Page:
Date of Award
Medical Doctor (MD)
The overall melanoma mortality rate amongst whites (the population overwhelmingly affected by melanoma) has remained deceptively stable during the past 30 years. Population-based screening is one potential strategy for reducing melanoma mortality. We evaluated the need for a primary care (PCP)-based melanoma early detection program targeting those at greatest risk of melanoma death. Using Surveillance, Epidemiology and End Results (SEER) data, we collected detailed U.S. melanoma incidence and mortality rates. We analyzed health care utilization data from the National Ambulatory Care Medical Survey (NAMCS) and Medical Expenditure Panel Survey (MEPS) to explore opportunities to reduce mortality. We reviewed screening studies and mass media healthcare campaigns to identify necessary components for an early detection initiative. From 1983 to 2013, melanoma incidence rates more than tripled and mortality rates increased 57% among white men ≥50. White men diagnosed at age ≥50 made up 56% of all fatal melanoma cases from 2009-2013. The sharpest increase in mortality rates in men occurred around 50 years of age from all tumor thickness categories. Of the 38 million white men in the U.S aged ≥50, approximately 26 million made 76 million visits to a PCP in 2014. Recent skin cancer screening initiatives demonstrate improvements in early detection. This data suggests that there is an urgent need and ample evidence to initiate targeted melanoma screening programs in white men aged 50 and older.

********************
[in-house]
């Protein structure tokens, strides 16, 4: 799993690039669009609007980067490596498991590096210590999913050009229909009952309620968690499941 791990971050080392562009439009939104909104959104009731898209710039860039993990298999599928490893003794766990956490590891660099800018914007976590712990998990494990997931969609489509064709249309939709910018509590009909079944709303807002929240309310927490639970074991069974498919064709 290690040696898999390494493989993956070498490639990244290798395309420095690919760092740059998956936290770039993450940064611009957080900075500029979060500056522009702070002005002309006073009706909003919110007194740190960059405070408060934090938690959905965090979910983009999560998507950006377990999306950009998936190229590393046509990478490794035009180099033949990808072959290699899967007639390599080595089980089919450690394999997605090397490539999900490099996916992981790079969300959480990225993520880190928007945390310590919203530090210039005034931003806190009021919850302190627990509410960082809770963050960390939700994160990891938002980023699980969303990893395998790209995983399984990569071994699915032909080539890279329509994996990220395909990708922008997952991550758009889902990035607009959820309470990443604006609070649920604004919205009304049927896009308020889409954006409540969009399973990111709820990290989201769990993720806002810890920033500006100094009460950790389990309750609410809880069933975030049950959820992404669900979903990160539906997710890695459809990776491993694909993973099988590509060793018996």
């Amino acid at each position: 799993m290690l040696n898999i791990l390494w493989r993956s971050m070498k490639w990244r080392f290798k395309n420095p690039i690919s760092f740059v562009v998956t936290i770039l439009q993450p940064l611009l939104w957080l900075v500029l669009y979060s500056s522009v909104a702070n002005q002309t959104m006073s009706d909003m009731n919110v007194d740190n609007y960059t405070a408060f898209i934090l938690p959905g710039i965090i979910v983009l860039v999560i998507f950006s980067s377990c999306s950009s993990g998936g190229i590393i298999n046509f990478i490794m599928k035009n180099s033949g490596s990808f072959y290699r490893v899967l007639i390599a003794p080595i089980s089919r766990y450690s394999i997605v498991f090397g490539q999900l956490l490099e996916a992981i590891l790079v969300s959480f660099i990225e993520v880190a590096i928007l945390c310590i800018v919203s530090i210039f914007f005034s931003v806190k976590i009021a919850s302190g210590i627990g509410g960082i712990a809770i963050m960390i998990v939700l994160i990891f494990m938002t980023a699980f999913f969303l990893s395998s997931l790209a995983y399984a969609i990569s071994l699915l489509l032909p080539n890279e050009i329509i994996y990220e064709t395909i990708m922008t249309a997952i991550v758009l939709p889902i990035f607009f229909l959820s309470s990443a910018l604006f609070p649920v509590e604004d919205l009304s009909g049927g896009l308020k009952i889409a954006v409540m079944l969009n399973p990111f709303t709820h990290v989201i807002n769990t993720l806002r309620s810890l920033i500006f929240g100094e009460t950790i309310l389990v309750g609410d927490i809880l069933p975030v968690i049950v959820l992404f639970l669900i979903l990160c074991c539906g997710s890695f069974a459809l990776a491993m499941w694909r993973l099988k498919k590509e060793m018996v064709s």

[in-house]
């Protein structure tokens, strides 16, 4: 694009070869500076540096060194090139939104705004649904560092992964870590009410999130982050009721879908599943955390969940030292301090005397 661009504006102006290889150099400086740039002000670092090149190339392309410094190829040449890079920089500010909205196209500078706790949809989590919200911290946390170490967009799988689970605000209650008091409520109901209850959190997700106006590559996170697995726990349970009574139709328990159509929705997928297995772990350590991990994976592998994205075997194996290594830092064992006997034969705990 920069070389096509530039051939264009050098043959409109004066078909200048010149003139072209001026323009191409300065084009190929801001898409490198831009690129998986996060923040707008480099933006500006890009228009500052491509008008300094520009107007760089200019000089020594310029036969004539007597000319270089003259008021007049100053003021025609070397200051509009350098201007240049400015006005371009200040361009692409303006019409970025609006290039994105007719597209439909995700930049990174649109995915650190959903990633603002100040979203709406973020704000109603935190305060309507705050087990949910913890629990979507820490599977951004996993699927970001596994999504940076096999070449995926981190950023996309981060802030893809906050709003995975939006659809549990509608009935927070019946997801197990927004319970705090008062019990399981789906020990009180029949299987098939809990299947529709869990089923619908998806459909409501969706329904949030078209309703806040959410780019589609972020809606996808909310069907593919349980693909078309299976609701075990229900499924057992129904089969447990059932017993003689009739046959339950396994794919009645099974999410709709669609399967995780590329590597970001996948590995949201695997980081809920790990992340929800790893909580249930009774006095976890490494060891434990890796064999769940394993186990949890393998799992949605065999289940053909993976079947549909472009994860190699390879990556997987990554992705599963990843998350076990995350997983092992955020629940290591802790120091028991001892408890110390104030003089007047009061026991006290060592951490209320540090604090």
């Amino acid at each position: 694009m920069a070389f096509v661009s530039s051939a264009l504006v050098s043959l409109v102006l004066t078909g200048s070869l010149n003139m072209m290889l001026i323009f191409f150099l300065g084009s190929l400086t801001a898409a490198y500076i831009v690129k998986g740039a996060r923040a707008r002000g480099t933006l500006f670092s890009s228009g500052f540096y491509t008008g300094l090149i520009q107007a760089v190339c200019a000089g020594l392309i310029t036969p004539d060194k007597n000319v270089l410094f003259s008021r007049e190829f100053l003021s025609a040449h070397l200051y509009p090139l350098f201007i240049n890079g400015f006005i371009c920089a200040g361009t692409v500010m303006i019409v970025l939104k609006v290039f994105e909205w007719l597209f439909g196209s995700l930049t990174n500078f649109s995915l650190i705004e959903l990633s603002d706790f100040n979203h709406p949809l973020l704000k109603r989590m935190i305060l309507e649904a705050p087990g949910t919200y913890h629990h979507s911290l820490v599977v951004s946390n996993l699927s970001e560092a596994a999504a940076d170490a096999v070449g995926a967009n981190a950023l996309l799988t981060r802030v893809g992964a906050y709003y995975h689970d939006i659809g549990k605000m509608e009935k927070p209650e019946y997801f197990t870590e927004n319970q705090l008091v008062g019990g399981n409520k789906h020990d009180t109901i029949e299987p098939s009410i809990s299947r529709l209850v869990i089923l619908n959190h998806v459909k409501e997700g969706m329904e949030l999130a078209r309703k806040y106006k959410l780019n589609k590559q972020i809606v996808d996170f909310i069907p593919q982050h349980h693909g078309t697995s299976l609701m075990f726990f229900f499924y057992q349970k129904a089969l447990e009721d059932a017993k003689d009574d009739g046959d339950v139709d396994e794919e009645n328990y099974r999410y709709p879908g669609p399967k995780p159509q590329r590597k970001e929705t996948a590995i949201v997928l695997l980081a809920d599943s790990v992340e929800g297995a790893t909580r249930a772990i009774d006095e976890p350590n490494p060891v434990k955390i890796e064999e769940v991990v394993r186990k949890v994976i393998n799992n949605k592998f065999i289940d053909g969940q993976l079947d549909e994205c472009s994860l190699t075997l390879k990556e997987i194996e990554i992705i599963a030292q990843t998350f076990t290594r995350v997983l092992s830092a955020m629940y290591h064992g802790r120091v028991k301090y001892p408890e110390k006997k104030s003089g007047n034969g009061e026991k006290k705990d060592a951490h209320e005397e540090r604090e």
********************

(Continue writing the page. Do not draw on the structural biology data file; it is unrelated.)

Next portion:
Berk-Krauss, Juliana, "A Growing Melanoma Mortality Epidemic Among White Men Ages ≥50: Opportunities For An Education And Early Detection Program" (2018). Yale Medicine Thesis Digital Library. 3375.